With the DIFO season coming to a close and POTE just on the horizon, many players are getting ready to swap out their old decks for some shiny new toys. But before we enter a meta where Splight and Tearalament awaits, we still have 1 more big event this season. With the North America Championships coming up this weekend and Europe's only a few weeks behind, it's time to get ready and face the meta one more time.
The Top Meta Contenders
P.U.N.K. Adventurer is perhaps the most popular Combo deck of the season. The deck's main asset is its ability to start a play from almost any 2 cards and then quickly build a board. While you'd ideally want to open with Rite of Aramesir + an extender with access to a Tuner, there are many ways to achieve the full combo. This makes the deck difficult to combat as they play a lot one card starters and hand traps.
While almost all P.U.N.K. variants end on some type of Artifact Scythe play with some disruption(s), they also have other tools in their arsenal. For example, Shooting Riser Dragon is a strong utility card that can be brought out using Crystron Halqifibrax. This provides a utility effect that can mill powerful disruptions such as Token Collector and Fairy Tail - Snow. This means you'll have an additional form of interaction in specific matchups or in situations where you can access it naturally.
The deck also employs the use of the Adventurer package to great effect. Rite of Aramesir is a very powerful card that has almost no conflicts with the deck. This lets the deck consistently achieve its full combo unless the opponent has multiple hand traps. The Adventurer package also allows the deck to utilize other engines efficiently such as the Magicians' Souls package. This gives the deck not only another extender but also a way to dig for free.
The P.U.N.K. Adventurer deck can also facilitate a variety of different engines. While the "Pure" variant with Adventurers may be the most popular, there are also other ways to play the deck. For example, the Therion and Eldlich variants of the deck both had strong performances; taking 1st place at the Switzerland and German National Qualifiers respectively.
Tenyi Swordsoul is a deck that's starting to feel like how Sky Strikers felt in Late-2018. It's consistent, you see it everywhere, and people always have to prep for it. While their playstyles differ pretty heavily, their positions in the format were quite similar.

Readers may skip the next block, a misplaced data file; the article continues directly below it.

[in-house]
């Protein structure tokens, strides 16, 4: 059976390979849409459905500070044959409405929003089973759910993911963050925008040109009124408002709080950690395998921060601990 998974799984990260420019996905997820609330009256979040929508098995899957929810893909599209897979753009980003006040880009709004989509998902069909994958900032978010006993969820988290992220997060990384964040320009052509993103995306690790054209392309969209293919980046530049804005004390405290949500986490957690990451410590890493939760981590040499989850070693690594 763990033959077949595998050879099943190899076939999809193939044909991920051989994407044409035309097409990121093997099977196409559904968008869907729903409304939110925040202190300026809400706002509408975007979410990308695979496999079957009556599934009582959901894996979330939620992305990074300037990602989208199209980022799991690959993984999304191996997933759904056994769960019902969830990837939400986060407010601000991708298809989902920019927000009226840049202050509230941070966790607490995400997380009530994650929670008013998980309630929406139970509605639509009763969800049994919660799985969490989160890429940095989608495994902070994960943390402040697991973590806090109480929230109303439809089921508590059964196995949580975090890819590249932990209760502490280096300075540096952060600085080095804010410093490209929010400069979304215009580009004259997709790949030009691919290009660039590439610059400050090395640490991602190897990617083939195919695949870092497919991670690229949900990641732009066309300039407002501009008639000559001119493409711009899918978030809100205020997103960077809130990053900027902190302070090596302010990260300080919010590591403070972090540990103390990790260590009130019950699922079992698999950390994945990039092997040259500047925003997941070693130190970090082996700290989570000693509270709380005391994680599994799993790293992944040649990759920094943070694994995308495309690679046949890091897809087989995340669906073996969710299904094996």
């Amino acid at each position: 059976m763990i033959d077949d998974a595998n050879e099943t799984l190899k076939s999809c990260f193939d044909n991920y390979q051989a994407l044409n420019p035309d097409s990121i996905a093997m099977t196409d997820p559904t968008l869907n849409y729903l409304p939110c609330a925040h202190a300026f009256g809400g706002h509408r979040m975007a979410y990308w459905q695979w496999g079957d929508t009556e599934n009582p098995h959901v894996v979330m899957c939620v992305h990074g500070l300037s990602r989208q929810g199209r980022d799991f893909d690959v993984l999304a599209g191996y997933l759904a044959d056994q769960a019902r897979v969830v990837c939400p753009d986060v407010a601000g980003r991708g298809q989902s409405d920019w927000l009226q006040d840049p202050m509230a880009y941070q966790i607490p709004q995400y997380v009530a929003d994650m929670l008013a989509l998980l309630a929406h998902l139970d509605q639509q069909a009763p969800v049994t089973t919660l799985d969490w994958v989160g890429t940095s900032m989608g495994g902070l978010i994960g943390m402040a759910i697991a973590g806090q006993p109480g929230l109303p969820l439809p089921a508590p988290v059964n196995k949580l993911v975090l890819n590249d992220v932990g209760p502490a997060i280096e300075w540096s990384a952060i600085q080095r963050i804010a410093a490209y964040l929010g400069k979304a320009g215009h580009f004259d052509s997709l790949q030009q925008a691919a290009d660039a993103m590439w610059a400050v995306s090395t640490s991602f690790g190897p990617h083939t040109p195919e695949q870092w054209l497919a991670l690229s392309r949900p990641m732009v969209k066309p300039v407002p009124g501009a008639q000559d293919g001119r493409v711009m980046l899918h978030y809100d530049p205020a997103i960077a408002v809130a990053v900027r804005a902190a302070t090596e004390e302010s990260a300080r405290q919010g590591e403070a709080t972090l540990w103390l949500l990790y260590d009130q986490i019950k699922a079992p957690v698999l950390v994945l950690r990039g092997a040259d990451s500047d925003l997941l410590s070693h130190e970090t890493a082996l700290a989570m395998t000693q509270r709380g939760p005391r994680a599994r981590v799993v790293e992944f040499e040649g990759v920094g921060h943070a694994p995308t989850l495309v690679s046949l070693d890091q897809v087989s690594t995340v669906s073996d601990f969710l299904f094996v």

Tenyi Swordsoul is a midrange deck that uses a few cards to build a simple but effective board. The combo generally starts with Swordsoul of Mo Ye and only requires 1 other Wyrm monster to end on a Level 8 & 10 Synchro. This combo can also search Swordsoul Blackout and is usually backed by other disruptions making it difficult to play through.
The deck is also great at playing through sub-optimal boards due to their various pushing tools. The Tenyi engine excels here as it can bait out multiple disruptions without needing to commit your normal summon. Afterwards, if the deck can ever play one of their Synchros successfully, it's usually bad news for the opponent. With an arsenal of powerful Synchros available, there's a card that matches almost every situation. For example; board breakers such as Yazi and Baxia are great for picking apart your opponent's defenses while continuing your play.
It's also important to take into account the heavy amounts of burn damage the deck can inflict. While burn damage can be easy to overlook, multiple hits of 1200 definitely matter and can affect the course of play. Swordsoul isn't the best deck when it comes to grinding long games and you generally want to kill on turn 2 or 3. Thankfully, the burn damage makes this rather easy as it's not uncommon to inflict 3600 points of damage before you even attack.
Ever since its debut with the release of the Albaz Structure Deck, Branded Despia has been one of the most popular decks of the format. With the deck always performing well; seen in Top Cuts everywhere. Branded Despia is definitely a deck to prepare for.
Branded Despia as a deck is pretty simple. Fusion Summon to gain board pressure and advantage, then control the board with your big Fusions. This is usually done through the use of Mirrorjade and summoning Guardian Chimera on the opponent's turn. Masquerade can also be useful as it can prevent your opponent from activating effects if they're low on life. This can make it difficult for the opponent to play as it'll force them to make un-optimal plays which the deck can easily deal with.